The Fogue Abode: {Five} Things I Learned My First Year of Blogging

Friday, January 20, 2017

{Five} Things I Learned My First Year of Blogging

Oh, hey!  Yeah I missed my blog relaunch anniversary date last week!  But it's not too late to celebrate.  Whoo Hoo, I actually stuck with it!  In honor of my first full year of blogging, I wanted to do a small shoot-off from my normal posts to bring you the five things I learned in my first year of blogging.

Once I really dug into the business of blogging, I quickly learned that there is so much more than what meets the eye.  Blogging isn't just about great content anymore.  It's about photography, marketing, networking and more HTML verbiage than I cared to ever learn. 

Just like a toddler, I still have so much to learn about this business.  Yet, I do have a few little tid-bits I have managed to put into practice this past year that has helped grow my blog.

So here goes, the five things I learned my first year of blogging.

It's All About the Appearance

You know the saying a picture is worth a thousand words, well that statement couldn't be any more true in blog-land.  Photography may be the one area where I have grown the most, yet have the most still to learn.  No blog post is worth a hill of beans without some sort of picture in it.   

It's not just about snapping a photo, but also about editing.  This year I made the leap to a DSLR, my handy dandy Nikon D3200 to be exact.  The day I opened the box, I snapped it into Manual and haven't looked back.   

But like I said, the camera is only half the equation.  I also started my journey with Photoshop Elements 14.  If you are ready to take the editing game serious but not THAT serious, Elements is the way to go.  It's the perfect tool for bloggers who do hobby photography and simple graphic designs at a much cheaper price than the full monty Photoshop. 

Promote, Promote, Promote

The second pearl of wisdom I have learned this year is the importance of promoting your content.  This was a hard concept for this modest introvert to grasp.  But it's important to get your work out there and the only way that's going to happen in the beginning is by you sharing it.

I have discovered some great programs that help me with my shares.  If you're starting out just like I am, check out Sumo Me, Hoot Suite and Tailwind.  There are hundreds of different programs out there, but these have been my go to as a newb.

Is consistency really key?

Here's another little nugget I've been chewing on recently.  In all the research I've done, articles I've read and podcasts I've listened to about blogging, one of the key's that continuously pop up is consistency.  But besides a broad scope, is posting every set number of days really that important to a newbie?

I recently took the stance that I would rather produce good content then to mass produce gibberish for the sake of meeting a weekly deadline.  This mantra has taken a huge load of stress off my shoulders and helped me focus on content I really want to produce.  Yes, there is a drop in my weekly page views, some weeks it's limited and others it's higher than normal.  But my post views count have really increased.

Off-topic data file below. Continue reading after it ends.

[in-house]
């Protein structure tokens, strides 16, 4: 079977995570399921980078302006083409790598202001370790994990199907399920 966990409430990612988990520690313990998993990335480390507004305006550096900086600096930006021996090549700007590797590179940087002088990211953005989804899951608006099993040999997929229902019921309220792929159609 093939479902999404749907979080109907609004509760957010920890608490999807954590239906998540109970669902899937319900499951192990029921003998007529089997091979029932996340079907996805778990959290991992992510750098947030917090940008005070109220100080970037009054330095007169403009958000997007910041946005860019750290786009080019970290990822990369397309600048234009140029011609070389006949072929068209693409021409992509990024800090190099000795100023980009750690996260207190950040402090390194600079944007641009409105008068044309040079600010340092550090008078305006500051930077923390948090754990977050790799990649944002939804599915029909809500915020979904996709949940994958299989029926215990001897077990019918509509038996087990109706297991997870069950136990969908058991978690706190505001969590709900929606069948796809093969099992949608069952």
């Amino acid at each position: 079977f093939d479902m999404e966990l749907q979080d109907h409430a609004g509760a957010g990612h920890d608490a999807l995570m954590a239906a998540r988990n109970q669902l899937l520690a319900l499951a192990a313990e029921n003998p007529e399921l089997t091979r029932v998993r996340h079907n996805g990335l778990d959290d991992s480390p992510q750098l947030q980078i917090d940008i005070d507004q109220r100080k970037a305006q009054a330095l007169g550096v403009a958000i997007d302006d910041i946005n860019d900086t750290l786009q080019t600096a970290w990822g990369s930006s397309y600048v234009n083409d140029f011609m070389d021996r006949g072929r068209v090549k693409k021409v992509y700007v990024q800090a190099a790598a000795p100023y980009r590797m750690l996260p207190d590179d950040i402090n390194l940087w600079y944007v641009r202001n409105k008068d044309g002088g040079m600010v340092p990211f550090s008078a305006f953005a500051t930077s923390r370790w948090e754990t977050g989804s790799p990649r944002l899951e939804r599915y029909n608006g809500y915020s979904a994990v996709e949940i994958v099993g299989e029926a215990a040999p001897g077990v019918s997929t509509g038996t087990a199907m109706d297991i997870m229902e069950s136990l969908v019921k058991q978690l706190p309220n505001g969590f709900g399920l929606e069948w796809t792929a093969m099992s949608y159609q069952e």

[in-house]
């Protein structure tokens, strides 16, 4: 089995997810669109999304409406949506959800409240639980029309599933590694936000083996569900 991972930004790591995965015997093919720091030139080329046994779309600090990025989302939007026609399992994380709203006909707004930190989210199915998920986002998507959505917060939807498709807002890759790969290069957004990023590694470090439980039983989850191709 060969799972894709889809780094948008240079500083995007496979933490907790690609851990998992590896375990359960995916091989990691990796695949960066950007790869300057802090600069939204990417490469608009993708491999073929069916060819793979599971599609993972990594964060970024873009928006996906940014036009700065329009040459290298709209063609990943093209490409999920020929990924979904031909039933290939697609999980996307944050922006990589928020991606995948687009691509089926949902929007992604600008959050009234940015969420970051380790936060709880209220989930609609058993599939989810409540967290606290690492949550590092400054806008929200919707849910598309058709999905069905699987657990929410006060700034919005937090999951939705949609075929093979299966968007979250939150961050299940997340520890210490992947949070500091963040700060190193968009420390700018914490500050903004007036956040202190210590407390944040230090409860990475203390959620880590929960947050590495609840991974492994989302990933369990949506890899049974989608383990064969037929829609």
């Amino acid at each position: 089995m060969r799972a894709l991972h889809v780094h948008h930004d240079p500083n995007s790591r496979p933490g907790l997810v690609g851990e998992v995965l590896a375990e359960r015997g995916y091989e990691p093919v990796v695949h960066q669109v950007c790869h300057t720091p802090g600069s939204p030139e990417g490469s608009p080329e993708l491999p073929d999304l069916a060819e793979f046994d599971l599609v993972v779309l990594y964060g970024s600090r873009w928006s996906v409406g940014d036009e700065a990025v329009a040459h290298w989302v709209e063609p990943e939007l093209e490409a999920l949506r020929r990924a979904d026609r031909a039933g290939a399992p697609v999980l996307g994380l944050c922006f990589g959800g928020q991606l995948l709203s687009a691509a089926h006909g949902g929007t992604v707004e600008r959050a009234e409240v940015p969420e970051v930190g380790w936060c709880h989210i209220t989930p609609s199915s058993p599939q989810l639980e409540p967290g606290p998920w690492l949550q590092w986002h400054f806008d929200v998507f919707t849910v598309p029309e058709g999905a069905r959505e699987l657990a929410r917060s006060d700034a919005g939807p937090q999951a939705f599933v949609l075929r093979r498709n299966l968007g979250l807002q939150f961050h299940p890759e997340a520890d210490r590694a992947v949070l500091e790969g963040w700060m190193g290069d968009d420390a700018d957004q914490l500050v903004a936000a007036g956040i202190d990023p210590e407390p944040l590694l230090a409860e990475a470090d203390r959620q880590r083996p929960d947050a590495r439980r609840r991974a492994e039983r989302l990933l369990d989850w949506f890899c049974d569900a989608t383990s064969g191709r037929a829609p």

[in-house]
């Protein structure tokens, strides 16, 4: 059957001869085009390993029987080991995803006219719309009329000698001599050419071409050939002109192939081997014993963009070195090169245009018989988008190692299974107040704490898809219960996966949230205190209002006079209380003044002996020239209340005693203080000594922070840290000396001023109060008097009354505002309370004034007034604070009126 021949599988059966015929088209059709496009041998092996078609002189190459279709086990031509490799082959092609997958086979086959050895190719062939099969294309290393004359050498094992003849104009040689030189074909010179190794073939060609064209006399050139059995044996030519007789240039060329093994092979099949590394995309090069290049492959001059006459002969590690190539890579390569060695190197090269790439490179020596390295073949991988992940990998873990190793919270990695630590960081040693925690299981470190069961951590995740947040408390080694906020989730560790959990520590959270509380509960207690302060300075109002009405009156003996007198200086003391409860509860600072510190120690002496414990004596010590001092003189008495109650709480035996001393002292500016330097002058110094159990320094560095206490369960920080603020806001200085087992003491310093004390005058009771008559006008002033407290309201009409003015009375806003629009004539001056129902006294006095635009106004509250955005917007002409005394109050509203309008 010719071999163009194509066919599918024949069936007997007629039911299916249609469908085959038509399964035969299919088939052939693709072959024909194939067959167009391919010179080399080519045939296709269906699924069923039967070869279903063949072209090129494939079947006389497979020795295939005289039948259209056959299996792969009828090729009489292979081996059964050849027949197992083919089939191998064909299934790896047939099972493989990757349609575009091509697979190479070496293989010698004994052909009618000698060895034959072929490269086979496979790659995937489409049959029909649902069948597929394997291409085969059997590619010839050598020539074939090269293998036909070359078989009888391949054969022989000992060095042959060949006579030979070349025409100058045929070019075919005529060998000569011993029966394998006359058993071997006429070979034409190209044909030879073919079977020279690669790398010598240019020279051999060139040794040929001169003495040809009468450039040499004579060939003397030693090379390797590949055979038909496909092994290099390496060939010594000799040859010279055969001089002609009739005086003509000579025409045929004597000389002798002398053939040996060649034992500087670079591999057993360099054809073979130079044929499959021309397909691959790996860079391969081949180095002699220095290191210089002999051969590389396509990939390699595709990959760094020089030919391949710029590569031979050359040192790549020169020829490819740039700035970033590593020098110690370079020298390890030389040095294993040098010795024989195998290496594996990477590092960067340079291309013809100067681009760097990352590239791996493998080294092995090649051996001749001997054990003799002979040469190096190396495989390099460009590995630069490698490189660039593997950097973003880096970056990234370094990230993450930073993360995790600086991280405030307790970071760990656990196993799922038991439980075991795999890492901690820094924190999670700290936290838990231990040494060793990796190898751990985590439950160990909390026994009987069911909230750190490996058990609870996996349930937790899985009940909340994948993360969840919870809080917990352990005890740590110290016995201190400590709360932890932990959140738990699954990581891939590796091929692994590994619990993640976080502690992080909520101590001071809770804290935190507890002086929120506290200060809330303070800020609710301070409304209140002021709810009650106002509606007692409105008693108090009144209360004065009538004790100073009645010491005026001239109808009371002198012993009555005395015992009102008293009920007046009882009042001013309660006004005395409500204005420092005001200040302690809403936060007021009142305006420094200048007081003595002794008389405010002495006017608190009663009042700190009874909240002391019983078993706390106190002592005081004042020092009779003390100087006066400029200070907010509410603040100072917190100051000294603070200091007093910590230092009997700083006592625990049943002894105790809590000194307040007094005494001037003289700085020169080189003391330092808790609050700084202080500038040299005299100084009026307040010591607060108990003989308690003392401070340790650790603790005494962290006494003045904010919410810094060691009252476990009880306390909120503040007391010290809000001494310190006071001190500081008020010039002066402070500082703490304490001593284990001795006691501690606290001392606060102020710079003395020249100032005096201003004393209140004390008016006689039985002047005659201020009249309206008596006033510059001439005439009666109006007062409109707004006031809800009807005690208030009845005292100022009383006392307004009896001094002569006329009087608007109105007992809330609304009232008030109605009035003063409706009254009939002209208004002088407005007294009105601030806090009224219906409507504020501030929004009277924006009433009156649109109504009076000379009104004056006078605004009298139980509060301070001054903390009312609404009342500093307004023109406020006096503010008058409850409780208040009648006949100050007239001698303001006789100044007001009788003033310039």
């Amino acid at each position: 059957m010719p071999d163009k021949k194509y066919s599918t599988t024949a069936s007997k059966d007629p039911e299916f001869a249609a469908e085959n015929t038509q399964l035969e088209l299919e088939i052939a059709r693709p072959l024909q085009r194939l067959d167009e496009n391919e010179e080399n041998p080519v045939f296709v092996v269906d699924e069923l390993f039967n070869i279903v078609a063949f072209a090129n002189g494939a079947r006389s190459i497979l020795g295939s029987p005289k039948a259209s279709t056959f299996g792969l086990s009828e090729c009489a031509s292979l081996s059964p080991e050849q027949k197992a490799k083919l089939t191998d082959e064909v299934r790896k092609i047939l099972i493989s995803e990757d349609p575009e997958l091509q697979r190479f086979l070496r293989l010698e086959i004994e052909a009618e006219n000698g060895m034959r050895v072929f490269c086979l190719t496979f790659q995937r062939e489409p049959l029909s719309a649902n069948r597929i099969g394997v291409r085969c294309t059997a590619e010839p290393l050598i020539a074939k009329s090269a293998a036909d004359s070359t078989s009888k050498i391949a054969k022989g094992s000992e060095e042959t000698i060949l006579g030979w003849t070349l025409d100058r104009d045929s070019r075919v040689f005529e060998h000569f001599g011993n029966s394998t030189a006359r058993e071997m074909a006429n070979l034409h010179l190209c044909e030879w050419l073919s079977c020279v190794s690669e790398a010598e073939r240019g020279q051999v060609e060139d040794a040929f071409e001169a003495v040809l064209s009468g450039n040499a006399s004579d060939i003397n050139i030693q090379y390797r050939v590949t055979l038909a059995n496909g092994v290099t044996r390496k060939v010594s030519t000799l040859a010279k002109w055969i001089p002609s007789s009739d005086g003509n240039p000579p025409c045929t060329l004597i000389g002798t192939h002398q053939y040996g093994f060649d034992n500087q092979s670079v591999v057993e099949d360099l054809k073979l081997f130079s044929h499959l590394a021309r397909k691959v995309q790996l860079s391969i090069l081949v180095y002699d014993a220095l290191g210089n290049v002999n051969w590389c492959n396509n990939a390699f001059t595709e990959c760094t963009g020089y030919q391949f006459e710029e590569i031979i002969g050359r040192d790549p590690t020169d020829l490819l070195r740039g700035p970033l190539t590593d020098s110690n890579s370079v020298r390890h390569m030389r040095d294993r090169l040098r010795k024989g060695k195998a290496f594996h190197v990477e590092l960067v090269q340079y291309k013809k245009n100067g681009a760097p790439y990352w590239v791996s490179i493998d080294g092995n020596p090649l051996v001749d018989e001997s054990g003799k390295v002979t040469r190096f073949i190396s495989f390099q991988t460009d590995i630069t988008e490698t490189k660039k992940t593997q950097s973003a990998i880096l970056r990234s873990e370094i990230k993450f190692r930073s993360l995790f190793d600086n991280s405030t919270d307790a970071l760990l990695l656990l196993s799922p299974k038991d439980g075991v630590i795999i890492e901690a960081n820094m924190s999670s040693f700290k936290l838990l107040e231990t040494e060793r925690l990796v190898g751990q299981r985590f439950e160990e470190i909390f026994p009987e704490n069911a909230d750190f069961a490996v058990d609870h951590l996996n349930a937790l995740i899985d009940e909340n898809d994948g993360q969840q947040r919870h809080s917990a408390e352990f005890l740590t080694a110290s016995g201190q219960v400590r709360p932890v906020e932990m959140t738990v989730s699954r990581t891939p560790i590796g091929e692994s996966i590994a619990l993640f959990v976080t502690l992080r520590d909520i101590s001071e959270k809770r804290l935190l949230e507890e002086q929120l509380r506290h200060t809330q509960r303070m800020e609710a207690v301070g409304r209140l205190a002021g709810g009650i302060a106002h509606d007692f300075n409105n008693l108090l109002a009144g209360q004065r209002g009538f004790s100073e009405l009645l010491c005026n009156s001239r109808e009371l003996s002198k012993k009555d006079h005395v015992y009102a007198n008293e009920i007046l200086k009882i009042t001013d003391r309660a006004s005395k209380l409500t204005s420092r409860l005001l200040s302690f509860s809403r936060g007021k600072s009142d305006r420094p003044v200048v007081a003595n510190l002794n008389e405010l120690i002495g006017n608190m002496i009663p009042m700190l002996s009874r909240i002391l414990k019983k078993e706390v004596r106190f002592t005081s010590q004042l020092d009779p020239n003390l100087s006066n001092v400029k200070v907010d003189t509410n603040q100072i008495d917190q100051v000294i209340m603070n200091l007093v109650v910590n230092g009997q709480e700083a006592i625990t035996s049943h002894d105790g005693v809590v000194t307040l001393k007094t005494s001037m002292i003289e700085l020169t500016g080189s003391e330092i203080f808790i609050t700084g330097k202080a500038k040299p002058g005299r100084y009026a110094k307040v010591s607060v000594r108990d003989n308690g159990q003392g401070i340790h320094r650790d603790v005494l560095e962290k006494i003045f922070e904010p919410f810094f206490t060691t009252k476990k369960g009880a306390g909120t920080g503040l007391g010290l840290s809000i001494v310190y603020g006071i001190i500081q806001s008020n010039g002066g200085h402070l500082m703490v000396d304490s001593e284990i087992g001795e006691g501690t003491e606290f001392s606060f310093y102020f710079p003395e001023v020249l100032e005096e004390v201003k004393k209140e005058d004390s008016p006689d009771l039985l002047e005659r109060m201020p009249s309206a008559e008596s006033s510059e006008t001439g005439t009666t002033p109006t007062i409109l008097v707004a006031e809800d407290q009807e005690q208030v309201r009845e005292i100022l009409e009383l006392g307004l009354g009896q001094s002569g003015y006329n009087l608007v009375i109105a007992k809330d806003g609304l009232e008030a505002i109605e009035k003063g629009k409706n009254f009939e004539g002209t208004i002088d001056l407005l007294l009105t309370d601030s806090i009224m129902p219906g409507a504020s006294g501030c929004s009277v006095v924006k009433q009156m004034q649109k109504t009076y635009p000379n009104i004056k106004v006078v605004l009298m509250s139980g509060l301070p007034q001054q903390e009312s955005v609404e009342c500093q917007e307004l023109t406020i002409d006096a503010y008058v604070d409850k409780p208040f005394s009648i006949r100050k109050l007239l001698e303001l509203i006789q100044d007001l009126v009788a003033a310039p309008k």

The Importance of Networking
An event I was able to attend thanks to Arkansas Women's Bloggers.

I had to adjust my mindset of what I thought blogging was and treated it like a business.  I mean that's what I wish for this space to eventually become.  A key to any business is networking.  Over the course of the year, I have joined in some wonderful groups of bloggers.  There are many way's to find your "tribe" or "mastermind."  I started with a google search which lead me to Arkansas Women Bloggers, a sub-group to the much larger The Women Bloggers, LLC.  I also found several facebook groups by just searching.

But getting there is only have the journey.  You don't learn and you don't grow unless you get involved.  It was intimidating at first, I'll admit that.  But jumping in was my goal and continues to be my goal for 2017.

This is a learn as you go business.

I can't say enough that my biggest learning curve was just going out there and doing it.   The good ol' hands on approach.  I have made more than my fair share of mistakes. 

Pictures that are too small, over editing, white balance.

Forgetting to proof-read, not being consistent in my story telling layout.

I think my biggest mistake is getting over excited and posting before it's truly ready.

And there are other areas that I still wish I could change.  Is it better to be on Wordpress?  Probably, but I'm here now.  Should I be more organized?  Do I need a round up of content?  Sure.  There are a lot of things I can and will change in 2017.  But it's the experience of doing it the wrong way that's taught me more than anything.

Well there you go, word vomit of my five biggest lessons I learned while blogging my first year. 

Fellow bloggers, what were your biggest lessons your first year of blogging?

Are you thinking of starting a blog?  Do you have any questions?


  1. Congrats on your anniversary! You've made some excellent observations here, and you are definitely a fast learner:)

    1. Thank you. I honestly didn't realize starting out that there was so much to learn about blogging. I feel like I've barely skimmed the barrel, but so grateful for a community to lean on with all my silly questions.